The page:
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Drive-in Restaurants

The development of the drive-in was another important milestone in the evolution of the fast-food restaurant and the design of roadside food stands.  Curb service dining, where customers pulled up in their car and food was brought out by a waiter, led to the development of a distinctive drive-in-restaurant building type.  The building type consisted of a rectangular or circular building around which customers parked their cars.  A large, illuminated pylon or sign was centrally located on the peaked roof.  One of the most noticeable architectural improvements to the postwar drive-in was the awning addition that provided shelter for cars and car hops.

Roadside Highlight: Penguin Drive-in, Manitowoc

The Penguin Drive-in
as is it appeared
c.1999. Courtesy of
the Wisconsin Historical
Society, Jim Draeger.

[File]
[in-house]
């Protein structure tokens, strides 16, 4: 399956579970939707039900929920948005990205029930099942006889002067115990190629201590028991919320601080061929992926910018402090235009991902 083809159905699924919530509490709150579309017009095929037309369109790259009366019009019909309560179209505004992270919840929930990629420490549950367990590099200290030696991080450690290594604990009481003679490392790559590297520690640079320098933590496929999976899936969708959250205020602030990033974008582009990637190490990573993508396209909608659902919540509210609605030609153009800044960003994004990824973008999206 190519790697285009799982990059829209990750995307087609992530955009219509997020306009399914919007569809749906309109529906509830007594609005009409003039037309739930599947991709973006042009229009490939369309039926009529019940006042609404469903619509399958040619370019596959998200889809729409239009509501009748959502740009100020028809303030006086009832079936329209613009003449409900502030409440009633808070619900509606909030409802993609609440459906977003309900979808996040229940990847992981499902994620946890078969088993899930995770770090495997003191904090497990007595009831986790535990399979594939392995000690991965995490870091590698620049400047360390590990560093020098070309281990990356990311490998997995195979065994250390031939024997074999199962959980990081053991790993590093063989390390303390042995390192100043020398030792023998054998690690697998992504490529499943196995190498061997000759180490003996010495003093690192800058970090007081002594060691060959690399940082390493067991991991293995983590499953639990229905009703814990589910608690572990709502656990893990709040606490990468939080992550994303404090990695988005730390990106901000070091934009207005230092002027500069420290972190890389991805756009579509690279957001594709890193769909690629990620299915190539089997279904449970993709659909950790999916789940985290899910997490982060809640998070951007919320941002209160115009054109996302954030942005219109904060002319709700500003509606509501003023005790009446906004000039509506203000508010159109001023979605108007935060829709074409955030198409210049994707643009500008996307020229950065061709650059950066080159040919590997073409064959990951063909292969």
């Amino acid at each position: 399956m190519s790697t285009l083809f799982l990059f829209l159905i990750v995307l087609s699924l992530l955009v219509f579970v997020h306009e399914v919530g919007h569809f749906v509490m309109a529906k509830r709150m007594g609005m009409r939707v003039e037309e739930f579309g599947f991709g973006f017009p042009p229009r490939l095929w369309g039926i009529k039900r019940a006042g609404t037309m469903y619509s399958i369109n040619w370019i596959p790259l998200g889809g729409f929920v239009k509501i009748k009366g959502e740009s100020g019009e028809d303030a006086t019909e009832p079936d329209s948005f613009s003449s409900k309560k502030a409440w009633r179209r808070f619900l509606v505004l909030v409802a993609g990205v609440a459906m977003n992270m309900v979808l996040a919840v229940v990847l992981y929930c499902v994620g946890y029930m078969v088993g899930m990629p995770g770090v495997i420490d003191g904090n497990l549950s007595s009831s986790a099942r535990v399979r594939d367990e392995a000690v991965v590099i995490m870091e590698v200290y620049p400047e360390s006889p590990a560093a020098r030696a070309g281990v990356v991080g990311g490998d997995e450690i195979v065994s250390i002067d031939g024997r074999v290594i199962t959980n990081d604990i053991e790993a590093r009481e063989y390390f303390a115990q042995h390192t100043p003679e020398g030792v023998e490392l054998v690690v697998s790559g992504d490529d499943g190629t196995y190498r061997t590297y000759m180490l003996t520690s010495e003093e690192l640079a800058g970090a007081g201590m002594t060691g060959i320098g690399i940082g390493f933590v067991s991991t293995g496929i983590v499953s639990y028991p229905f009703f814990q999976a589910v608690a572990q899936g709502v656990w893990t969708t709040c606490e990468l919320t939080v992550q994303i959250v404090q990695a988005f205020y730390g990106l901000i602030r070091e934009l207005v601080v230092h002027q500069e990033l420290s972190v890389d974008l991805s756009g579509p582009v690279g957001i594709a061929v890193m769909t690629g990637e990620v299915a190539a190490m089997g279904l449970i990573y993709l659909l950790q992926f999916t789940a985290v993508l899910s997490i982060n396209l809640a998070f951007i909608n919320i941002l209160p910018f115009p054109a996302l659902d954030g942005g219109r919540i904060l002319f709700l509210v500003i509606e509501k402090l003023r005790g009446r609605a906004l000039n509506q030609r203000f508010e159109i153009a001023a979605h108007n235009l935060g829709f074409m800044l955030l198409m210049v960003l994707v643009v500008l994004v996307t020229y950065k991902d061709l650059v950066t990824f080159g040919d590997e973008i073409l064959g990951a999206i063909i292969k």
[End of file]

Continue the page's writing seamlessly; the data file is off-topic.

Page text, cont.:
The Penguin Drive-in Restaurant, located at 3900 Calumet Avenue in Manitowoc, is a successful drive-in restaurant that evolved from a small food stand.  In 1936 Harold and Leila Weyer opened their first roadside custard stand on old USH 141.  The couple showed free drive-in movies behind the small roadside stand to attract customers.  In 1946 the Weyers replaced the food stand with an enclosed drive-in.  The name "Penguin" was chosen to trade on the popularity of the handmade frozen custard served at the drive-in.  The original drive-in building burned in 1961 and was replaced that same year.  Indoor seating was added in 1973, which has allowed the restaurant to stay open year-round.  As the business grew in popularity and size over the years, it has evolved into a family restaurant from a simple drive-in stand.

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